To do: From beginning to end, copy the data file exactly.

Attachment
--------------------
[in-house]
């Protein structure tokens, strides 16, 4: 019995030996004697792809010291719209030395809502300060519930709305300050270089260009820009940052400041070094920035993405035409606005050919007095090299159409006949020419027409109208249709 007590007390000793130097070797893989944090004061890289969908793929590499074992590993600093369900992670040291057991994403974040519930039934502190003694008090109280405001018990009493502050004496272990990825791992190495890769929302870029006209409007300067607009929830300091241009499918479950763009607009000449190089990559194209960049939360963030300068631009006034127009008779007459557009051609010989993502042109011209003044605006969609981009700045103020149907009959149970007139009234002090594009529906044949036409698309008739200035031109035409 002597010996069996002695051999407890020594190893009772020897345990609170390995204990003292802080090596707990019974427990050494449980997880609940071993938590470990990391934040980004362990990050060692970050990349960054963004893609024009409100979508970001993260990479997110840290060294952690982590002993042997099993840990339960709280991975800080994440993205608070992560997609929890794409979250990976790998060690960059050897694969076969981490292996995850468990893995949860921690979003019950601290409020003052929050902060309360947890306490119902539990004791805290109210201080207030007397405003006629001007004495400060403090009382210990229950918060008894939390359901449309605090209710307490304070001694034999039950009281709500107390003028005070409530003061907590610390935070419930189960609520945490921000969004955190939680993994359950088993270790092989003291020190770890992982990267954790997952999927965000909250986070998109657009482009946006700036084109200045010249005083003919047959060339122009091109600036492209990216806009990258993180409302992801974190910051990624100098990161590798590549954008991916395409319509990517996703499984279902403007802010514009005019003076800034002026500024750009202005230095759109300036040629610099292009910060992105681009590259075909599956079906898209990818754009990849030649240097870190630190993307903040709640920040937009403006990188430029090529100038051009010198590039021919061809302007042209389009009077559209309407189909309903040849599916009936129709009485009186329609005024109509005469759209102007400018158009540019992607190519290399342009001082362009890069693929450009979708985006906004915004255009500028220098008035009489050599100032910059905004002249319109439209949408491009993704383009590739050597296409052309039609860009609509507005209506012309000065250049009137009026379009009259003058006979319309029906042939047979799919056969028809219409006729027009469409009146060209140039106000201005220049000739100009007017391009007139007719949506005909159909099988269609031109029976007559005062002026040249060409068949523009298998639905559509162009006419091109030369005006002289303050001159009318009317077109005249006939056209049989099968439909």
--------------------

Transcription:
[in-house]
């Protein structure tokens, strides 16, 4: 019995030996004697792809010291719209030395809502300060519930709305300050270089260009820009940052400041070094920035993405035409606005050919007095090299159409006949020419027409109208249709 007590007390000793130097070797893989944090004061890289969908793929590499074992590993600093369900992670040291057991994403974040519930039934502190003694008090109280405001018990009493502050004496272990990825791992190495890769929302870029006209409007300067607009929830300091241009499918479950763009607009000449190089990559194209960049939360963030300068631009006034127009008779007459557009051609010989993502042109011209003044605006969609981009700045103020149907009959149970007139009234002090594009529906044949036409698309008739200035031109035409 002597010996069996002695051999407890020594190893009772020897345990609170390995204990003292802080090596707990019974427990050494449980997880609940071993938590470990990391934040980004362990990050060692970050990349960054963004893609024009409100979508970001993260990479997110840290060294952690982590002993042997099993840990339960709280991975800080994440993205608070992560997609929890794409979250990976790998060690960059050897694969076969981490292996995850468990893995949860921690979003019950601290409020003052929050902060309360947890306490119902539990004791805290109210201080207030007397405003006629001007004495400060403090009382210990229950918060008894939390359901449309605090209710307490304070001694034999039950009281709500107390003028005070409530003061907590610390935070419930189960609520945490921000969004955190939680993994359950088993270790092989003291020190770890992982990267954790997952999927965000909250986070998109657009482009946006700036084109200045010249005083003919047959060339122009091109600036492209990216806009990258993180409302992801974190910051990624100098990161590798590549954008991916395409319509990517996703499984279902403007802010514009005019003076800034002026500024750009202005230095759109300036040629610099292009910060992105681009590259075909599956079906898209990818754009990849030649240097870190630190993307903040709640920040937009403006990188430029090529100038051009010198590039021919061809302007042209389009009077559209309407189909309903040849599916009936129709009485009186329609005024109509005469759209102007400018158009540019992607190519290399342009001082362009890069693929450009979708985006906004915004255009500028220098008035009489050599100032910059905004002249319109439209949408491009993704383009590739050597296409052309039609860009609509507005209506012309000065250049009137009026379009009259003058006979319309029906042939047979799919056969028809219409006729027009469409009146060209140039106000201005220049000739100009007017391009007139007719949506005909159909099988269609031109029976007559005062002026040249060409068949523009298998639905559509162009006419091109030369005006002289303050001159009318009317077109005249006939056209049989099968439909």